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A Stranger’s Hand

I’ve been on leave for the last week. Usually, when I take my leave, I like to spend time in the house and just chill. Smell the flowers, drink the coffee, use the loo. Usually, I’d read a good book or watch a movie or two. This time though, I have new neighbours. The new neighbours have children. The children are annoying AF.

So I’d like to ask you to forgive me if this one doesn’t make sense. As I write this, there’s a little boy screaming at the top of his lungs just outside my window. He has a friend, a girl, she’s calling for him since he went up the stairs and he’s not supposed to. 

His name is Jayden – I wish I were lying but I’ve never changed a person’s name in my stories. His name is actually Jayden. Annoying Jayden. AJ.

AJ is a piece of work but this post is not about AJ. 

This post is about a thief.

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Just before I went on leave, I went on assignment to Nairobi. A work thing. I had made arrangements to stay with a friend of mine in Uthiru. Or is it 87?  Is 87 in Uthiru or are those two different places? I wonder why it’s called 87 anyway. 

Maybe initially, the place had a capacity of 87 people like in those towns where horror movie things happen. I picture threadbare land with nothing but five or six mabati kiosks on each side of a tiny road that leads to Naivasha. Kamau and his friends settle there selling tea and mandazis and crates of warm Coca Colas and Charity Sweepstake tickets. One day a council officer passes by and asks what Kamau and his ilk are doing and they say they are trading. He wants tax, this councilman. He demands it. Kamau doesn’t have any to give. Council dude is furious and says that instead of the usual 90-day warning, he gives the traders only 87 days.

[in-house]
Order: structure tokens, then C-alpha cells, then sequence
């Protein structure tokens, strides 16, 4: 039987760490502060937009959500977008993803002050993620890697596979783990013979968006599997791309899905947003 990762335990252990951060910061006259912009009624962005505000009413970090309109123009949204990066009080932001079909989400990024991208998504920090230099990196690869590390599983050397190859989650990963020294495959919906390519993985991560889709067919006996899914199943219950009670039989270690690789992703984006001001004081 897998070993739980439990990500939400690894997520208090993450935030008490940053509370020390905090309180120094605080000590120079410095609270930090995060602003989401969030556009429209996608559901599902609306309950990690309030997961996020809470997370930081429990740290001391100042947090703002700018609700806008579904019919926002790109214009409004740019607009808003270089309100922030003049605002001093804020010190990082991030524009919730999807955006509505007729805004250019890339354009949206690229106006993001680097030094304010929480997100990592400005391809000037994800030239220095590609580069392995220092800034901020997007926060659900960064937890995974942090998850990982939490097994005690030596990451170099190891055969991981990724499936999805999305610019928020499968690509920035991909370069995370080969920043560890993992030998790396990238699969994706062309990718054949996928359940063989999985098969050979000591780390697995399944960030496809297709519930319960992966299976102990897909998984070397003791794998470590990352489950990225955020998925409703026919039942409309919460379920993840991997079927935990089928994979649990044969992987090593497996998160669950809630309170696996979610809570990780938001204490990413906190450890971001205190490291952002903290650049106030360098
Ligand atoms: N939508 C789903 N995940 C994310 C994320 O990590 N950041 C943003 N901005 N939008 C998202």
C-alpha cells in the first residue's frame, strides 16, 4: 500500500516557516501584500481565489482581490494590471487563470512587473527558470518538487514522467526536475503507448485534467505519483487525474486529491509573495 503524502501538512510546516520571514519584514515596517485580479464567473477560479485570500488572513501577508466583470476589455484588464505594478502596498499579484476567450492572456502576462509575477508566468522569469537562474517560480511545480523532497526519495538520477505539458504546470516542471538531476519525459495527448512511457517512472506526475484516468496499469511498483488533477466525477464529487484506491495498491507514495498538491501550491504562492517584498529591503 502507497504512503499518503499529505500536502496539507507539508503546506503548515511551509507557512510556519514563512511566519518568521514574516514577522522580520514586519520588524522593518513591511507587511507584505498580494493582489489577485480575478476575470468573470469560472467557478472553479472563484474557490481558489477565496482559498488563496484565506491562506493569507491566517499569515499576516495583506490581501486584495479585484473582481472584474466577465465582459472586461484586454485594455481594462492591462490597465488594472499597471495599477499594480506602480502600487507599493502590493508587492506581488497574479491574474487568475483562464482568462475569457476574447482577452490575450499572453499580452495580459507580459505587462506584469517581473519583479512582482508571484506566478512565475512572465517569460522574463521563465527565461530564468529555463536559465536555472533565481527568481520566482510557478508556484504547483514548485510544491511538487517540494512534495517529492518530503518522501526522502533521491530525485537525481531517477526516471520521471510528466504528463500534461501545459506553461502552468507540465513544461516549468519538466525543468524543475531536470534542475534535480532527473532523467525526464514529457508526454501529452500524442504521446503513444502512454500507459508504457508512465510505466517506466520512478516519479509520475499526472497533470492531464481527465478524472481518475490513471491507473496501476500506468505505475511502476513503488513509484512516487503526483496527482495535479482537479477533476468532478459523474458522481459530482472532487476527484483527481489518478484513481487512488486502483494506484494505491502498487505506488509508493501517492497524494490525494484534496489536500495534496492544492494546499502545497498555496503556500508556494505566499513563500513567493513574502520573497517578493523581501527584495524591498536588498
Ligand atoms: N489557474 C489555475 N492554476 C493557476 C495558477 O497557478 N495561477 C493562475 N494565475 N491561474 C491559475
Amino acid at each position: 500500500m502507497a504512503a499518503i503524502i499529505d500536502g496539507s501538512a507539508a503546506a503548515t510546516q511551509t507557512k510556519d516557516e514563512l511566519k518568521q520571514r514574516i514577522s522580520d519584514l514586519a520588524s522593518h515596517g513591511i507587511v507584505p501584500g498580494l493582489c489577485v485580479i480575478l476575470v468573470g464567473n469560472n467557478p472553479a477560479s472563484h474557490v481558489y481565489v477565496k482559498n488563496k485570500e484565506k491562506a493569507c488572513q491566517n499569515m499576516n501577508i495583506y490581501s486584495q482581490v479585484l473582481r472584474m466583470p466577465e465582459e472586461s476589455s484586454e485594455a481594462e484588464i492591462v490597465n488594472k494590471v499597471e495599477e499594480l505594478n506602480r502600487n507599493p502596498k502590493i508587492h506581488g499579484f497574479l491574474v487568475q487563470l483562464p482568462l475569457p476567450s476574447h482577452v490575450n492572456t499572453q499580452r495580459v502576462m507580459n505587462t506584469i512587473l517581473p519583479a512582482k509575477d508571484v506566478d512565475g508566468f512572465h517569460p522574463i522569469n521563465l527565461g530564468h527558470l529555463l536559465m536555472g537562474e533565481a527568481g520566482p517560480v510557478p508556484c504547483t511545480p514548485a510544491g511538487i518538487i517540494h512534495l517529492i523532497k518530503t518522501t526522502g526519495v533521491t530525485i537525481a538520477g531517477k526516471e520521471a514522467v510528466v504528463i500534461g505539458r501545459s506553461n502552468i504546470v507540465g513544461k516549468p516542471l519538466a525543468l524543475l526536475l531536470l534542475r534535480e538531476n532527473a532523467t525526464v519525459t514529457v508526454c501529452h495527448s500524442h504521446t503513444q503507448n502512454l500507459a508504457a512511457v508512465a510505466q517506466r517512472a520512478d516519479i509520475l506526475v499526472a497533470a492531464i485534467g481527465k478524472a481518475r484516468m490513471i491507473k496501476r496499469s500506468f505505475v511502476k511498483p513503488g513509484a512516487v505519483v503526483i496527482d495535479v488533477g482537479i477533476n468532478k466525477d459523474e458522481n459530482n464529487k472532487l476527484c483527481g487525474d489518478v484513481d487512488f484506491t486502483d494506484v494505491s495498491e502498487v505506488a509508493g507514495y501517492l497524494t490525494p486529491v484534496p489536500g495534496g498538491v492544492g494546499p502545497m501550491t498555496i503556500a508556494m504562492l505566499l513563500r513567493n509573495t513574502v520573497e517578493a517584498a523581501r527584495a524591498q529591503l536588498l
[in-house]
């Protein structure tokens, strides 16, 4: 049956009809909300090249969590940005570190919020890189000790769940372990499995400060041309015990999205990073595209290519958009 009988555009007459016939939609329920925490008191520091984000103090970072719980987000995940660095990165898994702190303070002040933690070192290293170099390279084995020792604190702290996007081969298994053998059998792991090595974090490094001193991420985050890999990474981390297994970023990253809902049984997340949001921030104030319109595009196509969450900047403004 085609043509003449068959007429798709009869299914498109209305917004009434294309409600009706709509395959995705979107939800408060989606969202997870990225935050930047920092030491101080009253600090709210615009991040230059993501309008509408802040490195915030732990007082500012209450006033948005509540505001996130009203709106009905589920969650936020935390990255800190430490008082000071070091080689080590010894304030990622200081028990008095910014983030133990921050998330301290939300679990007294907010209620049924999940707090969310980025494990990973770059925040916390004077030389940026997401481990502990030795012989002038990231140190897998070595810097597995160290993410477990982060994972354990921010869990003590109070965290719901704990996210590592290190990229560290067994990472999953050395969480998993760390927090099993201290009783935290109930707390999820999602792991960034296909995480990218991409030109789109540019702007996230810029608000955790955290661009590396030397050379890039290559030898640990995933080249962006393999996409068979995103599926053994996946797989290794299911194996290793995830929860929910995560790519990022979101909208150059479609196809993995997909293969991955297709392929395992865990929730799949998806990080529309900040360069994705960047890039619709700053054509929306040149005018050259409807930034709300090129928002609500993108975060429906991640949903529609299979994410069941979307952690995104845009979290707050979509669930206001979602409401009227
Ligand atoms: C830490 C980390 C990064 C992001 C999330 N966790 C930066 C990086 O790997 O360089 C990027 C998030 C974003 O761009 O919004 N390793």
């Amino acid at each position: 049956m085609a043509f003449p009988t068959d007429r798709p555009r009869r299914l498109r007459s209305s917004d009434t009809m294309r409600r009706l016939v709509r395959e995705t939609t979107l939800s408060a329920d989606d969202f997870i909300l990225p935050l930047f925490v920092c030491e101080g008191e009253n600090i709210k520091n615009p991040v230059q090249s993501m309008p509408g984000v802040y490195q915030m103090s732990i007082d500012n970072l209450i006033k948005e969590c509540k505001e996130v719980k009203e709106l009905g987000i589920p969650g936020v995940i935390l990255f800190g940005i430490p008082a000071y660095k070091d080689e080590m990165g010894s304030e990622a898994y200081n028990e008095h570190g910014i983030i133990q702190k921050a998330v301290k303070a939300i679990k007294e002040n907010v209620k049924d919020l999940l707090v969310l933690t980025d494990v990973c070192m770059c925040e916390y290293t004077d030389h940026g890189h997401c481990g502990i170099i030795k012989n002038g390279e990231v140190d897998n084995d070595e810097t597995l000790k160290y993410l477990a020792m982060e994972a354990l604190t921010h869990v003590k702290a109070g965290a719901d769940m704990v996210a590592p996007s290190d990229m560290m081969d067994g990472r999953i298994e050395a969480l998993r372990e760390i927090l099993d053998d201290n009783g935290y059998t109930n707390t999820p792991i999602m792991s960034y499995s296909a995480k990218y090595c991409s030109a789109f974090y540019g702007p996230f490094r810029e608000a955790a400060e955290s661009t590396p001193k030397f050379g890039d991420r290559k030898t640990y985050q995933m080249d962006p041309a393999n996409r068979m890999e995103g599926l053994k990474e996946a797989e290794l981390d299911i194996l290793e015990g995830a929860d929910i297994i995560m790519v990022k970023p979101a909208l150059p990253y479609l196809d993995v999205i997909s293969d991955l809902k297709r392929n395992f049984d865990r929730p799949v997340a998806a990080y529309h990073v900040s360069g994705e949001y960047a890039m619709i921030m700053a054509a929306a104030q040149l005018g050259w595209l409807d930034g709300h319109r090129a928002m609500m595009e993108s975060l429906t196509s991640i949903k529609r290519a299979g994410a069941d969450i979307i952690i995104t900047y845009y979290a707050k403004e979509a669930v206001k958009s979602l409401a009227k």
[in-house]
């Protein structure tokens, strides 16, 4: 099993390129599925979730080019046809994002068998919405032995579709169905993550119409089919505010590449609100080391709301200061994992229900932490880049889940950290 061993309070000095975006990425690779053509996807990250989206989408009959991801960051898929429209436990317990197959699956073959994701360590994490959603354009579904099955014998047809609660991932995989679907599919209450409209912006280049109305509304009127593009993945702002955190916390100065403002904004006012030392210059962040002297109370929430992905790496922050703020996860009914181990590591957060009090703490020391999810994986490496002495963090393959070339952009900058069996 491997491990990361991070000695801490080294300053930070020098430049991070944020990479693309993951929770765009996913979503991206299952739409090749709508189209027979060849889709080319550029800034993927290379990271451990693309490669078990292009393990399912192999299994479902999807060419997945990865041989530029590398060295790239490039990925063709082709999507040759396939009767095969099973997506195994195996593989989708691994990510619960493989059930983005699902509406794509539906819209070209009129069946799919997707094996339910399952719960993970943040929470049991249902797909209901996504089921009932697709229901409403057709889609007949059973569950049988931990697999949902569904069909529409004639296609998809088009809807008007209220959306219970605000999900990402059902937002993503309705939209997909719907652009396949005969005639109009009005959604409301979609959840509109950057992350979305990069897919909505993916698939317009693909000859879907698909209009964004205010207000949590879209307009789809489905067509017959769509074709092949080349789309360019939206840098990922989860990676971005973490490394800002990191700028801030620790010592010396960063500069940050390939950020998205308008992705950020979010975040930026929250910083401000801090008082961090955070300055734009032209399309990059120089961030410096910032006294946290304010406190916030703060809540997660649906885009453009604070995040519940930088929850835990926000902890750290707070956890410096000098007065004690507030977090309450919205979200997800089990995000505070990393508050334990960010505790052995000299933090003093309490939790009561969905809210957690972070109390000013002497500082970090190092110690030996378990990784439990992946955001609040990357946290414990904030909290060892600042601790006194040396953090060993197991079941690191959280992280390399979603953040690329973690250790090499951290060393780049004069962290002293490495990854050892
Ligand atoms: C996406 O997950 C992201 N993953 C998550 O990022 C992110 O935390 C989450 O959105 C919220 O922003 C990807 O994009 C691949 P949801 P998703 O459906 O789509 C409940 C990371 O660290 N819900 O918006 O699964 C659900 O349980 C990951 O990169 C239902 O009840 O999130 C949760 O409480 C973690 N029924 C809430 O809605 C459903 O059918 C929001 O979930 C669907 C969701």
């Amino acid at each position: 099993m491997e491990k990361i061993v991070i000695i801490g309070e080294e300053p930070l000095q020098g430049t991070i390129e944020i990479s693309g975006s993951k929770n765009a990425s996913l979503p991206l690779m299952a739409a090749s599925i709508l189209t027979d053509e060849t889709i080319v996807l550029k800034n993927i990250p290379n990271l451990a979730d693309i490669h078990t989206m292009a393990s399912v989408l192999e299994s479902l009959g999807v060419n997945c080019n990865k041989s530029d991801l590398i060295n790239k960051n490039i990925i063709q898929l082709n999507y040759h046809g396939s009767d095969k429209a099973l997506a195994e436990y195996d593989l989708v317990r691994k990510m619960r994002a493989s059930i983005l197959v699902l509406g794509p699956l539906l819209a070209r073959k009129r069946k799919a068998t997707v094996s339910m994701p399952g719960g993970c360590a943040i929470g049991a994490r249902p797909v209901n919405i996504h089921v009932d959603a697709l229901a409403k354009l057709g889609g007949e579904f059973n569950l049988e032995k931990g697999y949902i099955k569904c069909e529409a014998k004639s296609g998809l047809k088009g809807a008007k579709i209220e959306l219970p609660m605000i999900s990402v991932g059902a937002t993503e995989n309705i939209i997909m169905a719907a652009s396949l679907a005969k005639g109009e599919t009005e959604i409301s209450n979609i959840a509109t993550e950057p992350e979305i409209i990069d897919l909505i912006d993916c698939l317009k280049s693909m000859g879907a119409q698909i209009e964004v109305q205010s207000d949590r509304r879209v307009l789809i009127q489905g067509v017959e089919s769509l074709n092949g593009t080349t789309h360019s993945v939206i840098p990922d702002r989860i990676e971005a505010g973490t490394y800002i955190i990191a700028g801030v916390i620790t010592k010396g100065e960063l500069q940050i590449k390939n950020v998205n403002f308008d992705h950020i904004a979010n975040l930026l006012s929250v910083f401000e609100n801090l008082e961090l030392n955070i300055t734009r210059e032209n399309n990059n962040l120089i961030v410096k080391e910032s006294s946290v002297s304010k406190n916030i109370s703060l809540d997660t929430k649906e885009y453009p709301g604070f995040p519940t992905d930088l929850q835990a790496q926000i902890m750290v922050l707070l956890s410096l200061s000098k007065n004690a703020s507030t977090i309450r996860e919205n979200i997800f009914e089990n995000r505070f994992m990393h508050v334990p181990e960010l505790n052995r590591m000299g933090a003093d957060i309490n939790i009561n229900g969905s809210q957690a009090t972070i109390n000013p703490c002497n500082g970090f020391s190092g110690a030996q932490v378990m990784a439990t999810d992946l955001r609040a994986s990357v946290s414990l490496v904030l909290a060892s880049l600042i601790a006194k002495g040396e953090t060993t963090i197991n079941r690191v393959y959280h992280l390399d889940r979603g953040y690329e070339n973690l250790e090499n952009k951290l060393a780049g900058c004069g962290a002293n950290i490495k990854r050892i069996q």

That night people would be talking about the interaction and asking, “Ati alisema siku ngapi?”

“87,” Kamau would reply.


“Eeeh, 87.”


And the story was repeated over and over again till everyone just called the place 87.

Or maybe only 87 people lived there at the time.

Or 87 people died there once. A car accident probably. An Eldoret Express.


As I was saying, I was going to a friend’s house. I had been there before but that was during the day and I had used a Bolt to get there. It looked different at night and on foot. Luckily, the place was well lit and there were people walking around so I wasn’t too out of place. The only thing different about me was that I was the only one wearing a mask – the surgical kind.

Apparently, COVID is a rumour in 87. People were milling about hither and thither sans mask and I thought to myself, ‘Ah, what a world without this nasal obstruction. What is this utopia?’


If you would like to see a pre-COVID Kenya, go to 87. 

Anyway, I couldn’t quite remember how to get to my friend’s place but I had his pin. Thank God for Google Maps as I was able to make it to his building mpaka hapo kwa gate.

Before I got there though, there was a brief moment that has been encapsulated in my mind for maybe years to come.

I was staring at my phone like a lost sheep, trying to get the right bearing. Up ahead I saw a light. A nduthi. Nothing major – it wasn’t like a BMW nduthi or anything like that. Just a normal one up ahead, headlight almost blinding. I put my phone in my pocket for a few steps before I decided I was lost again. Pulling my phone out, I went back to Maps. It recalibrated for a few seconds and I saw the trajectory of where I needed to go. 

I looked up and saw that the nduthi was moving toward me. Nothing out of the ordinary, I mean, nduthis move all the time, right? Three of them passed me just a few minutes ago. I looked down on the map then up again and saw the gate – just as the nduthi veered toward me. 

I’m not a very suspicious person by nature, so I thought, ‘Wow, the ground must be slippery over there.’ It had just rained and the ground was indeed slippery. But no, I was wrong. I should have been suspicious because as the nduthi zipped by me just a hair away, a hand – a big, black hand landed on my chest. I can still feel the hand on me right now like a phantom force pressing against my left breast. I was shocked! Dumbfounded! Flabbergasted even. What the hell was that? 


Turns out, nduthi guy had a passenger on him, and they had conspired to help relocate my phone from my hand to blackie’s hand – which they would have if I was holding it just a few centimetres to my left.  Imagine the trauma. Eish! Nairobi people, si you experience things… 

I shall continue to praise the Lord for delivering me from the hand of this enemy. And I shall ask Him to show mercy on him even though I hope that, because he wasn’t wearing a mask, he gets to grab something else.

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I also hope that he and everyone he lives next to all his life have kids like AJ. 

Comments: 2
  • Joan November 26, 2020 10:57 pm

    Pole sana for losing your phone.In these streets of Nairobi you can never be too sure with people.

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